These days it seems entrepreneurship is all the rage.
Many people (perhaps including you?) are fantasizing about ditching the world of corporate ladder climbing to summit their own personal Everest–the world of lucrative self-employment.
And it makes perfect sense, after all it is the way to live in the world if you want to work 4 hours a week, have a ton of freedom, love every bloody second of your life, and go surfing 150 hours a week.
I say this with tongue firmly in cheek. The reality is? While much of entrepreneurship is a soul-fueling, lovefest of awesome, any entrepreneur will tell you that the world of self-employment is not all puppy dogs and unicorn tails.
So if you’re considering jumping ship from the corporate world, here are three horrible reasons to make the switch.
1. You hate your current job
We’ve all heard it before, especially in the under 40 crowd. “I hate my job, I think I’ll start a business so I can be my own boss. I love baking cupcakes, I think I’ll start baking cupcakes.”
While there are numerous people who have successfully gone rogue and entrepreneurial doesn’t me that you should, nor does it mean you shouldn’t. But it is important to not that entrepreneurship is a real way out of your current job, but it isn’t the only way out.
Just a thought? Your current job might be the wrong job for you. And we all know that there are a lot of other jobs out there in the world other than your current job.
In fact, other entrepreneurs hire people to work for them. And you can get a lot of the benefits of being an entrepreneur by working for one. Because often, the corporate culture of entrepreneurial businesses encourage their employees to embrace that culture and do entrepreneurial things. Just a thought.
A moment of introspection: If you hate your current job and if you’ve hated all your jobs, the problem might be you. And that is worth looking at.
2. You don’t like working with other people
There is this fancy notion these days that online solopreneurship is the way to go. There are plenty of business coaches touting the notion that you can ditch you j-o-b, and make millions by working for yourself as a solopreneur.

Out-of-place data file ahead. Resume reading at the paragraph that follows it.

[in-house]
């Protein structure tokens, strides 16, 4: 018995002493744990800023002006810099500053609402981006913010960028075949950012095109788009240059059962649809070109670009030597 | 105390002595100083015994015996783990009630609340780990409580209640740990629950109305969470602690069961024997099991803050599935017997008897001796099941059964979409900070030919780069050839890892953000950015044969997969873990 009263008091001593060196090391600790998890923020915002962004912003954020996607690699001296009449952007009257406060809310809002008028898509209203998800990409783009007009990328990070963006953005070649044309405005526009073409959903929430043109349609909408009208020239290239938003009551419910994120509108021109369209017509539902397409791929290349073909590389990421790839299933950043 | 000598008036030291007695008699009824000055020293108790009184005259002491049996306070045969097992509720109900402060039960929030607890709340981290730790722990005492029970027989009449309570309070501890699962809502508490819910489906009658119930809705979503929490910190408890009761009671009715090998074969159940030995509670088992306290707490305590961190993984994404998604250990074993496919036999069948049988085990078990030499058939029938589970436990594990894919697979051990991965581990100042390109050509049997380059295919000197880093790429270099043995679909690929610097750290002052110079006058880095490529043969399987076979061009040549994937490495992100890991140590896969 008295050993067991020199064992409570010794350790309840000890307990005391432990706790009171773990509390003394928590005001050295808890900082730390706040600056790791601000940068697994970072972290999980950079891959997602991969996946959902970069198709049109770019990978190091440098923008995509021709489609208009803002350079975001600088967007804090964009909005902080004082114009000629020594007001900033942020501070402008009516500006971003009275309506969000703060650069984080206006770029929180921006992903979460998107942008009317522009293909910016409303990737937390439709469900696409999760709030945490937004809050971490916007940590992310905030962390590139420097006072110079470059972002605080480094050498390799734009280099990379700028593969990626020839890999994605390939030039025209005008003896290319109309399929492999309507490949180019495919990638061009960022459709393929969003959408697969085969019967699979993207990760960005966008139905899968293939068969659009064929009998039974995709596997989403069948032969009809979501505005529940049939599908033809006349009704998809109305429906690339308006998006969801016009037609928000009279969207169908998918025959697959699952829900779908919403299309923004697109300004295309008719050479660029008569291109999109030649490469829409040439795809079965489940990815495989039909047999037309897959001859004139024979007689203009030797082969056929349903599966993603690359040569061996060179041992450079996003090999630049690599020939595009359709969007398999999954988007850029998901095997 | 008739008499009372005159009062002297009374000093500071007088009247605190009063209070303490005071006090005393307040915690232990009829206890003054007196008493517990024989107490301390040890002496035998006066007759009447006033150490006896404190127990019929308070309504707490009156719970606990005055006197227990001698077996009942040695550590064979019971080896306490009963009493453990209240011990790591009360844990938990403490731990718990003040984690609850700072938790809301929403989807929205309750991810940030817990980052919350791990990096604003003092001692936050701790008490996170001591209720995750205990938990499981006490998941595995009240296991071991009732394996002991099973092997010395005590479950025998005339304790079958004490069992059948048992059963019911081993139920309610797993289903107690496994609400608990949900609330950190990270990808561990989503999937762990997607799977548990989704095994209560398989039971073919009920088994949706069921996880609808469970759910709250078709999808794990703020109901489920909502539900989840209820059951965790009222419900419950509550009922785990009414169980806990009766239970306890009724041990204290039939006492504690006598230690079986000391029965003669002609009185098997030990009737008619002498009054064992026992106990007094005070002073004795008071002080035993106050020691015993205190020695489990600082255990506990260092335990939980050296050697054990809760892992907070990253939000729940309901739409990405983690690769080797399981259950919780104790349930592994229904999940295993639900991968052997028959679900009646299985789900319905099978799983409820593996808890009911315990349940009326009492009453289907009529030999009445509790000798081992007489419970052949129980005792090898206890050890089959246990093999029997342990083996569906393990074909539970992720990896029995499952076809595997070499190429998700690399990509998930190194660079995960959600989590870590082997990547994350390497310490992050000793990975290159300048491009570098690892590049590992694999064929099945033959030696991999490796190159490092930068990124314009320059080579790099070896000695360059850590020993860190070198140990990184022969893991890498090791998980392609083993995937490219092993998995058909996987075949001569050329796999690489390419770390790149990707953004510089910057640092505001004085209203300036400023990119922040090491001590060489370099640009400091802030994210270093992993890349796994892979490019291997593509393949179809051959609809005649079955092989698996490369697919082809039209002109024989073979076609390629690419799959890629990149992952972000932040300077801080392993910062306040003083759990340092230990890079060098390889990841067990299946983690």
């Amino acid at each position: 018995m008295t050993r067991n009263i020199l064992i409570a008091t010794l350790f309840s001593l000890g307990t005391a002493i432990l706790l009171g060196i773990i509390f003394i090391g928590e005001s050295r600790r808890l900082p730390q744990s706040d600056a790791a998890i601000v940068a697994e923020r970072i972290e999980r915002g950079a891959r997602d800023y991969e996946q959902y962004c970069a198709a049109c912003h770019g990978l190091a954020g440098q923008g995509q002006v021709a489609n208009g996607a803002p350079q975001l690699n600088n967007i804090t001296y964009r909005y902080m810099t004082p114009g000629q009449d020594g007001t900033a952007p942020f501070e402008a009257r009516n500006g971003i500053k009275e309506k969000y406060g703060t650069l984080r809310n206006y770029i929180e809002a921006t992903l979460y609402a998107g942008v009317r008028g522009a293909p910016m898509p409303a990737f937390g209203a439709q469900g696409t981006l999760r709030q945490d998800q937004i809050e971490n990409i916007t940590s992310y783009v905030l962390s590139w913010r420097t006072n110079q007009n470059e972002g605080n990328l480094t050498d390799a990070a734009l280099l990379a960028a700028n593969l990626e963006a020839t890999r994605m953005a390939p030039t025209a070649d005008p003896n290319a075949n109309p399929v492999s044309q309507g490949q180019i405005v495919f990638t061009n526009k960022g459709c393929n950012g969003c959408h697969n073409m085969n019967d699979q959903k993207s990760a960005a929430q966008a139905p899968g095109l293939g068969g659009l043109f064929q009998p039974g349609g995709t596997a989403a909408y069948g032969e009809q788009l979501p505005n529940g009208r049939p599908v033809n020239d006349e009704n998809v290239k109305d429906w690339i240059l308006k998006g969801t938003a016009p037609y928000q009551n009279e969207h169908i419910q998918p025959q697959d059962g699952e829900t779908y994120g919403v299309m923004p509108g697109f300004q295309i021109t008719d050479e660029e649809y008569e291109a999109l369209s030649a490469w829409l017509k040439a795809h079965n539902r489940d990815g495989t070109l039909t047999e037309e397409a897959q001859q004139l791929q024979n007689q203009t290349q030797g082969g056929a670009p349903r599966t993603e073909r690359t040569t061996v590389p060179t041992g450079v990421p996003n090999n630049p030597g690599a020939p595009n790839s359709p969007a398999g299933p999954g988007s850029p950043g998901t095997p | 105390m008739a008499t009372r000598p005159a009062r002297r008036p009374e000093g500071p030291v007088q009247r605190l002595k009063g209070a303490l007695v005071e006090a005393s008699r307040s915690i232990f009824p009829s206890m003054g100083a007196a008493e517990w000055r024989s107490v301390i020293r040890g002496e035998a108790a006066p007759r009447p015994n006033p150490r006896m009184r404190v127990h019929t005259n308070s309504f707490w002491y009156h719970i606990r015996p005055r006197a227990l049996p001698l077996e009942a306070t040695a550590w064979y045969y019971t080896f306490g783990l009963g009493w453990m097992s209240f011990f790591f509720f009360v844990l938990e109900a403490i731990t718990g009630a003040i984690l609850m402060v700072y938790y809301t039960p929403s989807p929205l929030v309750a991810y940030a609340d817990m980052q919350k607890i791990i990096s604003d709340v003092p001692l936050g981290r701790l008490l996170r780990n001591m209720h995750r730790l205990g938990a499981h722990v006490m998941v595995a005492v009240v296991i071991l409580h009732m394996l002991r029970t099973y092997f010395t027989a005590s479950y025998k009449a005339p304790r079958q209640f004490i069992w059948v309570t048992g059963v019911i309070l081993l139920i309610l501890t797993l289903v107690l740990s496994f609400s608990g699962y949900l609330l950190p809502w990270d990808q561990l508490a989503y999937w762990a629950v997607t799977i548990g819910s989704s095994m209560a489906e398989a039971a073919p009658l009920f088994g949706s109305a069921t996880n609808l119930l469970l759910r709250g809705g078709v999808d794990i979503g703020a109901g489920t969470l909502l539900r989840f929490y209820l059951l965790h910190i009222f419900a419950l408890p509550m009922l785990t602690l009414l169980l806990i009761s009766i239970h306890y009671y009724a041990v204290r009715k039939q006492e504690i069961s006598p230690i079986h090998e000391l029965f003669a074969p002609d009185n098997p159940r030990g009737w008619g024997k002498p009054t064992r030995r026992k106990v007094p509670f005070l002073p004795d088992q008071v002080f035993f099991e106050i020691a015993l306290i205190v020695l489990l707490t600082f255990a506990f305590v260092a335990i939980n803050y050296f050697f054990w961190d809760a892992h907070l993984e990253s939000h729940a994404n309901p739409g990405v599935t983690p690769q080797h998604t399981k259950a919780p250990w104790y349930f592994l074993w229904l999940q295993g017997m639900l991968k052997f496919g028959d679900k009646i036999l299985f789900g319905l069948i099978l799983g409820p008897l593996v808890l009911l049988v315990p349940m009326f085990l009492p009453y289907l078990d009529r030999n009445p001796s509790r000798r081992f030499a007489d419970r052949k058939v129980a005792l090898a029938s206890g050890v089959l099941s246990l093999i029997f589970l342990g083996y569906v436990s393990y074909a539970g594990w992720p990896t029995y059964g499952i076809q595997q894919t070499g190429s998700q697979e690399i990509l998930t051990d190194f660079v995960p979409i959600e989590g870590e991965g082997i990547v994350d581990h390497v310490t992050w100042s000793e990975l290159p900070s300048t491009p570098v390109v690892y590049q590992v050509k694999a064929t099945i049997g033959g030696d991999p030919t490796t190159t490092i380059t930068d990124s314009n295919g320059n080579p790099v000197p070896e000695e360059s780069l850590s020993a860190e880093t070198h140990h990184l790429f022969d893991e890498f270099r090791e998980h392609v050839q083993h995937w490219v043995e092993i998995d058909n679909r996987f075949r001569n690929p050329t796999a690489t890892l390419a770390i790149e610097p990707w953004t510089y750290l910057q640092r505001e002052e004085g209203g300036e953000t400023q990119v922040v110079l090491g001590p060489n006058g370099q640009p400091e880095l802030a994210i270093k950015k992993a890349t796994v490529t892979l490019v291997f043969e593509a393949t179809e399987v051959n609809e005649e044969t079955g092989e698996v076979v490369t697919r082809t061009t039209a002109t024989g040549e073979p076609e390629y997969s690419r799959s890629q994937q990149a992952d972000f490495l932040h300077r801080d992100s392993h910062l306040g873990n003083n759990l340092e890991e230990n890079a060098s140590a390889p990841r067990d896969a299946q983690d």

Solopreneur. It is catchy. And sure it’s a cute moniker, but it doesn’t work in real life per se. Because solopreneurs can’t work alone for long, one human being only has so much capacity, and entrepreneurs like growth.
In fact, relatively quickly, so-called ‘solopreneurs’ often have employees to manage, clients to please, and contractors they work with (designers, copywriters, coaches, branding experts, etc).
In this day and age, there is no such thing as ‘solo’. You are always working with other people, in some capacity. No matter whether you work for yourself, or a CEO in a plush corporate office.
3. You want lots of free time and ‘Freedom’
This is my favorite.
Sure there are plenty of books out there about building a business with passive income, and making boatloads of money by not working very often. Clambering for that elusive 7-figure profit so you can jet set around the world.
But the truth is? That just isn’t how it works.
Building a business from scratch, one that fuels your freedom, and allows you to have passive income is really hard work. Heck, entrepreneurship in general is hard work. Most entrepreneurs I know work a lot, especially in their first few years of business (often more hours than their corporate counterparts).
That isn’t to say that it isn’t possible. It just takes a few months/years/decades to get to the point where entrepreneurship is synonymous with freedom, and by then often you have a new business idea to share with the world.
So what is a good reason to start your own business?
Because you can’t help it, and feel like you just have to. Because if you didn’t you might just explode. Because you have an idea that lights you on fire and you can’t wait to share it with the world.
(Note: it helps that you’re pretty ding dang sure people will want to pay you cash-money for your business/service/product, because you’ve researched the marketplace.)
You see, entrepreneurs often become entrepreneurs because they just can’t not be entrepreneurs. Either they found a business idea that lights them up so much they just have to share it with the world. Or they come up with so many business ideas a day that they just have to act on some.
Pair that passion and excitement with a solid business strategy? And you have an ace reason to ditch the corporate ladder, and climb your own ladder. Hell, you’ll even get to pick what material to make the ladder out of, and in what country.